In a first aspect, the present invention provides a device for producing an output current switchable between a source current and a sink current in response to binary logic pulses said device comprising: (a) a first input stage for inputting a first binary logic pulse, said first input stage having an output and means for generating a first current component at said output in response to said first binary logic pulse; (b) a second input stage for inputting a second binary logic pulse, said second input stage having an output and means for generating a second current component at the output of said second input stage in response to said second binary logic pulse; (c) current drive means for producing a third current component, said current drive means having an output for said third current component coupled to the output of said first input stage and including means responsive to a control signal for controlling said third current component and (d) commutating means responsive to said first, second and third current components for producing the output current, said commutating means including first and second switches and an output port for the output current said first switch having an input coupled to the output of said first input stage and an output and means for sourcing a constant output current at said output in response to said first and third current components and said second switch having an output coupled to the output of said second input stage having an input coupled to the output of said first switch and including means for sinking a constant output current at said input in response to said second current component, said output port being formed from the output of said first switch and the input of said second switch. The present invention accordingly provides a charge pump circuit which features a fast response time, a symmetrical response to binary logic pulses, and a very low leakage current in the idle stage.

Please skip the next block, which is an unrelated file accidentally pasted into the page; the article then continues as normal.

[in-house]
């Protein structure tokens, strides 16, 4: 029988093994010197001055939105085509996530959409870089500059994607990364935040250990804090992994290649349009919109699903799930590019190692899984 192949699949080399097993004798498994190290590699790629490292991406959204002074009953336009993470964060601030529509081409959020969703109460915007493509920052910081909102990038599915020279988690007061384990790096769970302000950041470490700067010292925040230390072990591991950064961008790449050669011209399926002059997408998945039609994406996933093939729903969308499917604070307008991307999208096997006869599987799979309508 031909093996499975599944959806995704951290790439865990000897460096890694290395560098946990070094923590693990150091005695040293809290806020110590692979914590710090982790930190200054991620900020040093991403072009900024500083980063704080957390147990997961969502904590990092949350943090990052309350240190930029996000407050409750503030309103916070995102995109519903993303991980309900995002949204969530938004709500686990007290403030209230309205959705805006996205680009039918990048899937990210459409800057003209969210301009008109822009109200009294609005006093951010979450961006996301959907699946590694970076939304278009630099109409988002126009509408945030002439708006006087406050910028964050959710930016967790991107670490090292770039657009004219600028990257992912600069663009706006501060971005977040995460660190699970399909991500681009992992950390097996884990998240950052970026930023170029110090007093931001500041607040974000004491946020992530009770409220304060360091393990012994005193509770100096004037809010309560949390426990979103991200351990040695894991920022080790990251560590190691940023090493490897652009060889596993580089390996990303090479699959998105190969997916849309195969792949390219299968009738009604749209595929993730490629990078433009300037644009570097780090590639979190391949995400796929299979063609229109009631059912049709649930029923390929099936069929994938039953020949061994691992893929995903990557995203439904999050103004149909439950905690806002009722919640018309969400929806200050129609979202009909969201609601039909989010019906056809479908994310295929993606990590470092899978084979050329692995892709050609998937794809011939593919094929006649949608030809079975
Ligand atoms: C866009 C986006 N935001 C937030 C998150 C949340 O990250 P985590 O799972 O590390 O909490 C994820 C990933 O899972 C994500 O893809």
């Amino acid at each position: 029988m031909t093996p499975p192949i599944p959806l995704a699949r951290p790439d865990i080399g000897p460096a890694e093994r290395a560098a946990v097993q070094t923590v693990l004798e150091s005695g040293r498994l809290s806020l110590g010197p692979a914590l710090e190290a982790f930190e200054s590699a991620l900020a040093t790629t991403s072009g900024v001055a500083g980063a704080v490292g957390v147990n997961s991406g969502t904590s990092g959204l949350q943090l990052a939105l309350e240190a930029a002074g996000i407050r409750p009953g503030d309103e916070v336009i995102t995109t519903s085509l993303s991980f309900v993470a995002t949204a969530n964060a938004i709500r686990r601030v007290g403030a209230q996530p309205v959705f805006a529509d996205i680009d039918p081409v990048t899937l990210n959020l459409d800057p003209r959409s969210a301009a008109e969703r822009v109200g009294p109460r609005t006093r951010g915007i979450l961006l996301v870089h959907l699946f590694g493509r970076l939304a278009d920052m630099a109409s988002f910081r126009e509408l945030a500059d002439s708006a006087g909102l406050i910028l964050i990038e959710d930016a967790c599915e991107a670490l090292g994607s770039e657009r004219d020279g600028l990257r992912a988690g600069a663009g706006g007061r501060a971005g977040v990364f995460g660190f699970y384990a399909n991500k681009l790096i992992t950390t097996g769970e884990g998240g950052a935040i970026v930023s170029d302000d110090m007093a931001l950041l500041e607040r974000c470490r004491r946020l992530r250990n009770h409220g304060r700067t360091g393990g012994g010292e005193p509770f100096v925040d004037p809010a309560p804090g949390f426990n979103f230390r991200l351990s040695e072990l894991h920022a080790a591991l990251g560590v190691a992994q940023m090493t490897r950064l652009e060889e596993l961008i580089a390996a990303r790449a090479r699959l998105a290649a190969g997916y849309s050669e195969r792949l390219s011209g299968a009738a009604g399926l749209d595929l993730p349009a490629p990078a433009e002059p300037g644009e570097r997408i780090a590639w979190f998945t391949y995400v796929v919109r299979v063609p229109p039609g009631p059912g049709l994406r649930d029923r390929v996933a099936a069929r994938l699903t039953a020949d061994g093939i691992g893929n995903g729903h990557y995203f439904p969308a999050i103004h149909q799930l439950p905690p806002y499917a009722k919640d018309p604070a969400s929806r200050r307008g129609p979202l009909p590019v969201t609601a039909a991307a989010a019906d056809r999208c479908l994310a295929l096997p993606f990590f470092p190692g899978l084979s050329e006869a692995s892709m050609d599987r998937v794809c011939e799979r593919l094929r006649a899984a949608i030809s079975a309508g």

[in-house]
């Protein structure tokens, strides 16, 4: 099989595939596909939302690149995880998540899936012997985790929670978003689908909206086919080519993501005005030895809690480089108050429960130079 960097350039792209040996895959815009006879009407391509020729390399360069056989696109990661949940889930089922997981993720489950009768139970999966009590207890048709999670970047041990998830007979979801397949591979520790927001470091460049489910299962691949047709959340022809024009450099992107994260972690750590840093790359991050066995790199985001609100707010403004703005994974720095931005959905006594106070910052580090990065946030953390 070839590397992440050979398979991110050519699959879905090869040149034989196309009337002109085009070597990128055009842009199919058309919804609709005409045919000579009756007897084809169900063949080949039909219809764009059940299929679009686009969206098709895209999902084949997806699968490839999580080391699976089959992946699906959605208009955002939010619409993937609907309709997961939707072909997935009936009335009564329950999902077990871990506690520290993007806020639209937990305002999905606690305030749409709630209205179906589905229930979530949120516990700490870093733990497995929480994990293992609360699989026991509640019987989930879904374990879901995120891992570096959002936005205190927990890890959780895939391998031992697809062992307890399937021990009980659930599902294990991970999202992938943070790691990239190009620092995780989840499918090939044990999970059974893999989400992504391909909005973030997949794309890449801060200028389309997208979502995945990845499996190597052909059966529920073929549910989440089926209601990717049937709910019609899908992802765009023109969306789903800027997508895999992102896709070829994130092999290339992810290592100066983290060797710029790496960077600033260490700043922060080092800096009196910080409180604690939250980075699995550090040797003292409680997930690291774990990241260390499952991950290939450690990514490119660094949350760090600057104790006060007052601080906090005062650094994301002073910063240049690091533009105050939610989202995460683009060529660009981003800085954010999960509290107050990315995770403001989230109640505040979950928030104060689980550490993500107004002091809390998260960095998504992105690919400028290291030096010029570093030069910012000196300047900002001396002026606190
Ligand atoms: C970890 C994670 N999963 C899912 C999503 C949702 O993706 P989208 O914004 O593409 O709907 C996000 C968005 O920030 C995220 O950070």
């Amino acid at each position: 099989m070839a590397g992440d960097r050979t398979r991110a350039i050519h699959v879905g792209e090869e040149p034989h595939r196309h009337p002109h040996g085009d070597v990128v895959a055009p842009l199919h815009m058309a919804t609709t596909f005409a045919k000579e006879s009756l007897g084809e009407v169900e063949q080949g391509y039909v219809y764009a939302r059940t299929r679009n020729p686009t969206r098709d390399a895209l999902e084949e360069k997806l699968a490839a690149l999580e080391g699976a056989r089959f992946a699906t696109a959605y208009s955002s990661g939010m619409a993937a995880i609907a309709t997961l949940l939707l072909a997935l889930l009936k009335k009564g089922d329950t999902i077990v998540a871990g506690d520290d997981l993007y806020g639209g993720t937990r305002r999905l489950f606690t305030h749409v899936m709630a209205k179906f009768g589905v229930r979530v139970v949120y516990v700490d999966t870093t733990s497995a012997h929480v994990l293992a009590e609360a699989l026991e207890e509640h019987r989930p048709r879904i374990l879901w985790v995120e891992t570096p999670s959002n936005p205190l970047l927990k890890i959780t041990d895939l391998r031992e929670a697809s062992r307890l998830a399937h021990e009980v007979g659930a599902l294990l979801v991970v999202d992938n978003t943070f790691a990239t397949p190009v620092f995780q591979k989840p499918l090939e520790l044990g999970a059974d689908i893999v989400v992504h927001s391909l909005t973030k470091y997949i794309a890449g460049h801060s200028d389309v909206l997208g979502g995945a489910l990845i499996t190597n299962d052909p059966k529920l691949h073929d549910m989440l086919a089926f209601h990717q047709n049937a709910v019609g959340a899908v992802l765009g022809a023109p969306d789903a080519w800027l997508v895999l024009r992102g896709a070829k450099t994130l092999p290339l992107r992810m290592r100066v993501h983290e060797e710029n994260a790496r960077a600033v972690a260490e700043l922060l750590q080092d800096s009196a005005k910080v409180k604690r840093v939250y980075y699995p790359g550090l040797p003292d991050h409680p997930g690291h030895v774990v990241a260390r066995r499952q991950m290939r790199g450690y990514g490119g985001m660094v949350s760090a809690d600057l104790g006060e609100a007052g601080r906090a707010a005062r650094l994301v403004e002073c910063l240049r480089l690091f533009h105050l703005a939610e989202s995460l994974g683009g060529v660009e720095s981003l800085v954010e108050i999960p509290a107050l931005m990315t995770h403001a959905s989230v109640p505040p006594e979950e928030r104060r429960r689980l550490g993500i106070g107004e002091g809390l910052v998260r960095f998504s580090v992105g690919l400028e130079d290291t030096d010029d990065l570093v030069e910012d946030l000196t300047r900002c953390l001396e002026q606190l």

For a better understanding of the present invention, and to show more clearly how it may be carried into effect, reference will now be made, by way of example, to the accompanying drawings which show a preferred embodiment of the present invention.
FIG. 1 shows a phase-locked loop which utilizes a charge pump according to the present invention;
FIG. 2 shows in schematic form a charge pump according to the present invention;
FIG. 3 shows the charge pump according to the present invention operating in the idle state;
FIG. 4 shows the charge pump according to the present invention operating in the "PUMP UP" state;
FIG. 5 shows the charge pump according to the present invention operating in the "PUMP DOWN" state; and
FIG. 6 shows the charge pump according to the present invention operating in an alternate idle state.
FIG. 1 shows a standard phase-locked loop circuit. The phase-locked loop (PLL) is one of the fundamental circuit blocks of communications systems. The PLL is a frequency-selective circuit comprising a phase detector 10, a loop filter 12, an amplifier 14, and a voltage controlled oscillator 16. As shown in FIG. 1, the phase detector 10, the loop filter 12, and the amplifier 14 are connected to a form feedback system with the voltage controlled oscillator 16. A charge pump 18 according to the present invention is incorporated into the phase detector 10 to convert logic level pulses generated by the phase detector 10 into an output current IO (current pulses) which are then fed to the loop filter 12.
Reference will now be made to FIG. 2 which shows in detail a charge pump topology 18 according to the present invention. The charge pump topology 18 utilizes only NPN devices for current switching, and therefore is well suited for a monolithic integrated circuit implementation. As shown in FIG. 2, the charge pump topology 18 according to the present invention comprises an UP logic pulse input stage 20, a DOWN logic pulse input stage 22, a commutating stage 24, a buffer stage 26, a clamping circuit 28, a current drive stage 30, a loop filter output terminal 32 and a voltage controlled oscillator input terminal 34. The output terminal 32 allows the charge pump 18 (and output current IO)to be coupled to the loop filter 12. The loop filter 12 typically includes an integrating capacitor C which converts the output current IO from the charge pump 18 into a voltage signal for controlling the voltage controlled oscillator stage 16.